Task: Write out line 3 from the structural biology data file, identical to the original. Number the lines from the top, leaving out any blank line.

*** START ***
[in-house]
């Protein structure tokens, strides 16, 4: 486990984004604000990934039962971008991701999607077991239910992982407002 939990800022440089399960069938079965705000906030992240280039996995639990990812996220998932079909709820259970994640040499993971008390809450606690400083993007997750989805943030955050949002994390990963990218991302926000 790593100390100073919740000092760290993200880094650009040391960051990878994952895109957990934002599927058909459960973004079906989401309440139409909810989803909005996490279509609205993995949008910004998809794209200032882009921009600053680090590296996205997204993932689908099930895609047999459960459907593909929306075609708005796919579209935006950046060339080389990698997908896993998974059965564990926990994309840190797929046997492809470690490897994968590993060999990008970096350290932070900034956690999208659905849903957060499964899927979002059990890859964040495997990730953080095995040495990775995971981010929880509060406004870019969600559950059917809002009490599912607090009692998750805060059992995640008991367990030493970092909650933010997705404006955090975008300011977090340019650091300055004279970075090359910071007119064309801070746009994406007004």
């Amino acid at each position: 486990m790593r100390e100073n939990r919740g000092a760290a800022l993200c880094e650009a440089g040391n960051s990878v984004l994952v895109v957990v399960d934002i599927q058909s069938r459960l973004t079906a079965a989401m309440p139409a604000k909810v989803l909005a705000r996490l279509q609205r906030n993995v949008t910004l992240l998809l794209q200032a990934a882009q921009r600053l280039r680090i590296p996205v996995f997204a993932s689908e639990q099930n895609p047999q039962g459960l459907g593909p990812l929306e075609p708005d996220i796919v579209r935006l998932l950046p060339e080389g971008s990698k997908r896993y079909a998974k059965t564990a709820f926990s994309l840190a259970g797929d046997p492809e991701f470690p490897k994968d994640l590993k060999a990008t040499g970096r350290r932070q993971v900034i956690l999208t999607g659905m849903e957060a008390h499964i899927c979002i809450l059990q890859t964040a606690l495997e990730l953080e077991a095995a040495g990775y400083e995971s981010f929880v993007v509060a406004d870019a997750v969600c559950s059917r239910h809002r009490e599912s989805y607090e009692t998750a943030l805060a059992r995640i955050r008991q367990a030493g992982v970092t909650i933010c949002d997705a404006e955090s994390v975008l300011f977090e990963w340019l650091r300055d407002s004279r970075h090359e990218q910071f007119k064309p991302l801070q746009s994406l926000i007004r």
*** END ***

């Amino acid at each position: 486990m790593r100390e100073n939990r919740g000092a760290a800022l993200c880094e650009a440089g040391n960051s990878v984004l994952v895109v957990v399960d934002i599927q058909s069938r459960l973004t079906a079965a989401m309440p139409a604000k909810v989803l909005a705000r996490l279509q609205r906030n993995v949008t910004l992240l998809l794209q200032a990934a882009q921009r600053l280039r680090i590296p996205v996995f997204a993932s689908e639990q099930n895609p047999q039962g459960l459907g593909p990812l929306e075609p708005d996220i796919v579209r935006l998932l950046p060339e080389g971008s990698k997908r896993y079909a998974k059965t564990a709820f926990s994309l840190a259970g797929d046997p492809e991701f470690p490897k994968d994640l590993k060999a990008t040499g970096r350290r932070q993971v900034i956690l999208t999607g659905m849903e957060a008390h499964i899927c979002i809450l059990q890859t964040a606690l495997e990730l953080e077991a095995a040495g990775y400083e995971s981010f929880v993007v509060a406004d870019a997750v969600c559950s059917r239910h809002r009490e599912s989805y607090e009692t998750a943030l805060a059992r995640i955050r008991q367990a030493g992982v970092t909650i933010c949002d997705a404006e955090s994390v975008l300011f977090e990963w340019l650091r300055d407002s004279r970075h090359e990218q910071f007119k064309p991302l801070q746009s994406l926000i007004r």